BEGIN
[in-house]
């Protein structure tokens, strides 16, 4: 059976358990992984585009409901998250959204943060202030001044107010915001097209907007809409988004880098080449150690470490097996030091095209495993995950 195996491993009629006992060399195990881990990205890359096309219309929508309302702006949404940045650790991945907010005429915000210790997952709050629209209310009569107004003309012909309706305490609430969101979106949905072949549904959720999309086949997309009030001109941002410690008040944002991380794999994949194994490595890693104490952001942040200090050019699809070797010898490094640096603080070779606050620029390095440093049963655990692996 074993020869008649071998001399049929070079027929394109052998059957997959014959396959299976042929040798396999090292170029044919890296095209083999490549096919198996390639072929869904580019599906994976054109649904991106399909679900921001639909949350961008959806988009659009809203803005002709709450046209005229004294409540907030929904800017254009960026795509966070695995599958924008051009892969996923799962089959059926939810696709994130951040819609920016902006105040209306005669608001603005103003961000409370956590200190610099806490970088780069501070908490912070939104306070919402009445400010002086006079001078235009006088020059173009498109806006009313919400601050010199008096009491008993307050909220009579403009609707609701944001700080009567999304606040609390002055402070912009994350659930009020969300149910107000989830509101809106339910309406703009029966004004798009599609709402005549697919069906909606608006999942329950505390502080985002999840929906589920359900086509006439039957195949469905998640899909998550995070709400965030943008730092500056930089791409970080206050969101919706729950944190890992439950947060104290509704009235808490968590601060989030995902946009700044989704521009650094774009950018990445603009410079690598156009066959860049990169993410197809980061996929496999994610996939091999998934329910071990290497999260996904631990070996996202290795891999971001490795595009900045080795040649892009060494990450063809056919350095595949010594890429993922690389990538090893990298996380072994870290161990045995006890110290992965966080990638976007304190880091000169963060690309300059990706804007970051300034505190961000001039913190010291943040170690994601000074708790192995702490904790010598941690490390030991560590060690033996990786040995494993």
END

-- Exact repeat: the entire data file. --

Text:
[in-house]
């Protein structure tokens, strides 16, 4: 059976358990992984585009409901998250959204943060202030001044107010915001097209907007809409988004880098080449150690470490097996030091095209495993995950 195996491993009629006992060399195990881990990205890359096309219309929508309302702006949404940045650790991945907010005429915000210790997952709050629209209310009569107004003309012909309706305490609430969101979106949905072949549904959720999309086949997309009030001109941002410690008040944002991380794999994949194994490595890693104490952001942040200090050019699809070797010898490094640096603080070779606050620029390095440093049963655990692996 074993020869008649071998001399049929070079027929394109052998059957997959014959396959299976042929040798396999090292170029044919890296095209083999490549096919198996390639072929869904580019599906994976054109649904991106399909679900921001639909949350961008959806988009659009809203803005002709709450046209005229004294409540907030929904800017254009960026795509966070695995599958924008051009892969996923799962089959059926939810696709994130951040819609920016902006105040209306005669608001603005103003961000409370956590200190610099806490970088780069501070908490912070939104306070919402009445400010002086006079001078235009006088020059173009498109806006009313919400601050010199008096009491008993307050909220009579403009609707609701944001700080009567999304606040609390002055402070912009994350659930009020969300149910107000989830509101809106339910309406703009029966004004798009599609709402005549697919069906909606608006999942329950505390502080985002999840929906589920359900086509006439039957195949469905998640899909998550995070709400965030943008730092500056930089791409970080206050969101919706729950944190890992439950947060104290509704009235808490968590601060989030995902946009700044989704521009650094774009950018990445603009410079690598156009066959860049990169993410197809980061996929496999994610996939091999998934329910071990290497999260996904631990070996996202290795891999971001490795595009900045080795040649892009060494990450063809056919350095595949010594890429993922690389990538090893990298996380072994870290161990045995006890110290992965966080990638976007304190880091000169963060690309300059990706804007970051300034505190961000001039913190010291943040170690994601000074708790192995702490904790010598941690490390030991560590060690033996990786040995494993």